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I am interested in shortest paths in the Cayley graph of the alternating group $A_{12}$ acting on the vertices of the icosahedron, where the generators are given by 5-cycles on the neighbors of any particular vertex.

Is there a decent algorithm for computing shortest paths in such a highly symmetric graph, given an explicit list of the generators? Brute force is doable, since there are only $12!/2$ different elements, but it would be nice to have a faster algorithm if one is available.

Background: If you place 12 unit spheres around a central unit sphere in 3D in an icosahedral configuration, each such generator can be realized without intersections or loss of contact by moving the 5 neighbors of an outer sphere P towards P inwards and spinning them around. http://en.wikipedia.org/wiki/Kissing_number#cite_note-1

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    $\begingroup$ I find this a strange question, because the generators of $A_{12}$ that you describe are not isometries of the icosahedron (its isometry group is isomorphic to $A_5 \times C_2$), so why are you interested in this particular generating set? In general, finding shortest paths in Cayley graphs is computationally difficult, and the algorithms used are not much cleverer than brute force. Just consider how hard this is for the Rubik cube group! $\endgroup$ – Derek Holt Mar 26 '13 at 10:03
  • $\begingroup$ I added the motivation for this particular set of generators. By "not much cleverer than brute force", do you mean the same order exponential? I would be quite happy with a birthday paradox-ish algorithm that achieved $\sqrt{|A_{12}|}$ time or something similar, for example. $\endgroup$ – Geoffrey Irving Mar 26 '13 at 16:22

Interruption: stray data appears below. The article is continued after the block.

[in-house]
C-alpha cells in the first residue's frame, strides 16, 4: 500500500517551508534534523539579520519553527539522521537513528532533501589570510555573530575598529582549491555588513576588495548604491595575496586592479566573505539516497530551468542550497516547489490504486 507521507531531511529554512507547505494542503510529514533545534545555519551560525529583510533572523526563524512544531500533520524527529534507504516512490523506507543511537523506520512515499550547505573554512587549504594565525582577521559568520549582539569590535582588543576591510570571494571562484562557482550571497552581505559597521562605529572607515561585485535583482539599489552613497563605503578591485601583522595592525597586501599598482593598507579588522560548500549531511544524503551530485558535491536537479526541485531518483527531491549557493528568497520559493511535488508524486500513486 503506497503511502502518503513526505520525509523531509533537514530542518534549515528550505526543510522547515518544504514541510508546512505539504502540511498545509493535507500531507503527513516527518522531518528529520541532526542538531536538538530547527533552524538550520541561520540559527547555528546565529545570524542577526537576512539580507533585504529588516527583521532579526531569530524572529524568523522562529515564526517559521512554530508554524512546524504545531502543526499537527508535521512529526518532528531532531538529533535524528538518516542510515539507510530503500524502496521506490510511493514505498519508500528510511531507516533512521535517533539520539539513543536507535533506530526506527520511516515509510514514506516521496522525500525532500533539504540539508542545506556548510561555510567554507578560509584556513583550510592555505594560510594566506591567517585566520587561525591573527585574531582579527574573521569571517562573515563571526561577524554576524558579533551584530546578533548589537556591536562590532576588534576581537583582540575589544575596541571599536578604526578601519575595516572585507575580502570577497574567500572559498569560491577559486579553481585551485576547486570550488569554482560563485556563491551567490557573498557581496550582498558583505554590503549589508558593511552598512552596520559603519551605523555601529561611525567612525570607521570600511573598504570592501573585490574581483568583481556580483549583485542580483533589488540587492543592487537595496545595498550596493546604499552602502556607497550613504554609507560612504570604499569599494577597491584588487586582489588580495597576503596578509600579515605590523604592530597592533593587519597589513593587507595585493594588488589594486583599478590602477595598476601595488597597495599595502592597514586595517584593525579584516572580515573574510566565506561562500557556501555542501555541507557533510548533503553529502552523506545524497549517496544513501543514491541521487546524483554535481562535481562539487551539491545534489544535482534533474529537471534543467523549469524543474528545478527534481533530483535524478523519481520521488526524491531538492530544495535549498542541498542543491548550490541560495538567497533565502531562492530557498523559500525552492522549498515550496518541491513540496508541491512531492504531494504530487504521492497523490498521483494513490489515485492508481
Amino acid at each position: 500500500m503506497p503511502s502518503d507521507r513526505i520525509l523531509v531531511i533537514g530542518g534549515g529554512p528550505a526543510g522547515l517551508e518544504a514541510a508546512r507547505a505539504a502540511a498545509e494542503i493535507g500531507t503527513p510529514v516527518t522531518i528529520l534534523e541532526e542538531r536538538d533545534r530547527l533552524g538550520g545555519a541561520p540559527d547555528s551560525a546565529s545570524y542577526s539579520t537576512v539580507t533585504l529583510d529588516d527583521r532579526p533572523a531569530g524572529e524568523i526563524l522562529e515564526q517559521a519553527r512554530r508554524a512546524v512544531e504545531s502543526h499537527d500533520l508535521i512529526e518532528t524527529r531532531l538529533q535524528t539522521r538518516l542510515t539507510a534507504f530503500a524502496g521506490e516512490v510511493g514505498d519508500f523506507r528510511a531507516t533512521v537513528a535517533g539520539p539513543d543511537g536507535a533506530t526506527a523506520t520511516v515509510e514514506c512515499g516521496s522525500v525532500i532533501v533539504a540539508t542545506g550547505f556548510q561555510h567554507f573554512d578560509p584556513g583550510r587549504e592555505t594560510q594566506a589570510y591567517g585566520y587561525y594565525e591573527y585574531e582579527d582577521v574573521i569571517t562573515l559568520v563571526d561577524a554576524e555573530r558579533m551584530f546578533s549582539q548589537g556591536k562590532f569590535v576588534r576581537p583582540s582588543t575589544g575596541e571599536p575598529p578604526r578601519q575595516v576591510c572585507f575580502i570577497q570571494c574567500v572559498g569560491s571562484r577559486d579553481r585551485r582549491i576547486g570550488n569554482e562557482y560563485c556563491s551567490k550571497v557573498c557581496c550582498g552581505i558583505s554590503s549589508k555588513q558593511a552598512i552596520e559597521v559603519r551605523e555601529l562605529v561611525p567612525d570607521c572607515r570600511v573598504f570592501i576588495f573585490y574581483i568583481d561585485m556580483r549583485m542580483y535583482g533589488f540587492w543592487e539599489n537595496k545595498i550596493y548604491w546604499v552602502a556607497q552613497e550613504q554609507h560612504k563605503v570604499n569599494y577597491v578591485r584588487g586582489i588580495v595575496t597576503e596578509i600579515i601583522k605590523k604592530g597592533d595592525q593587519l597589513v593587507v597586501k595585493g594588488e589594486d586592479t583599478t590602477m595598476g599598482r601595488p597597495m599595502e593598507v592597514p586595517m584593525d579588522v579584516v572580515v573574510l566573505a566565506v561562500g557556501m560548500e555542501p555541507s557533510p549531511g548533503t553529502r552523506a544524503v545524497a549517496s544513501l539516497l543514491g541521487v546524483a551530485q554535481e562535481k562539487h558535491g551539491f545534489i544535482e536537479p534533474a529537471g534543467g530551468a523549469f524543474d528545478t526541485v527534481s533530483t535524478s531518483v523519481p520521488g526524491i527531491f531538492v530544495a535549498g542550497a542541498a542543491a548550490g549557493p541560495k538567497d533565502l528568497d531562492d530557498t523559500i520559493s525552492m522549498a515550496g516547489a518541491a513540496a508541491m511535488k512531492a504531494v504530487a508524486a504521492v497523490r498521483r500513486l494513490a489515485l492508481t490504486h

• $\begingroup$ This is a quite related question: mathoverflow.net/questions/90923/shortest-path-in-cayley-graphs. Unfortunately, frontier search doesn't help much here because the layer sizes are exponential in the distance. $\endgroup$ – Geoffrey Irving Mar 26 '13 at 16:50
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Let $G$ be a finite group and $A \subset G$ a set of generators closed under inversion. Given $g \in G$, we seek a minimum length sequence $$g = a_1 \cdots a_k.$$ A sequence of length $k$ exists iff $\exists a_1 \cdots a_k = g$ iff $\exists a_1 \cdots a_{\lfloor k/2 \rfloor} = g a_1 \cdots a_{\lceil k/2 \rceil}$ iff $\exists a_L \in A^{\lfloor k/2 \rfloor}, a_R \in A^{\lceil k/2 \rceil}$ s.t. $a_L = g a_R$ iff $A^{\lfloor k/2 \rfloor} \cap g A^{\lceil k/2 \rceil} \ne \emptyset$.

If $|A^k|$ is exponential in $k$ up to near the diameter of $G$, this is a substantial savings over full brute force (something like $O(\sqrt{|G|})$ depending on the structure of $G$).

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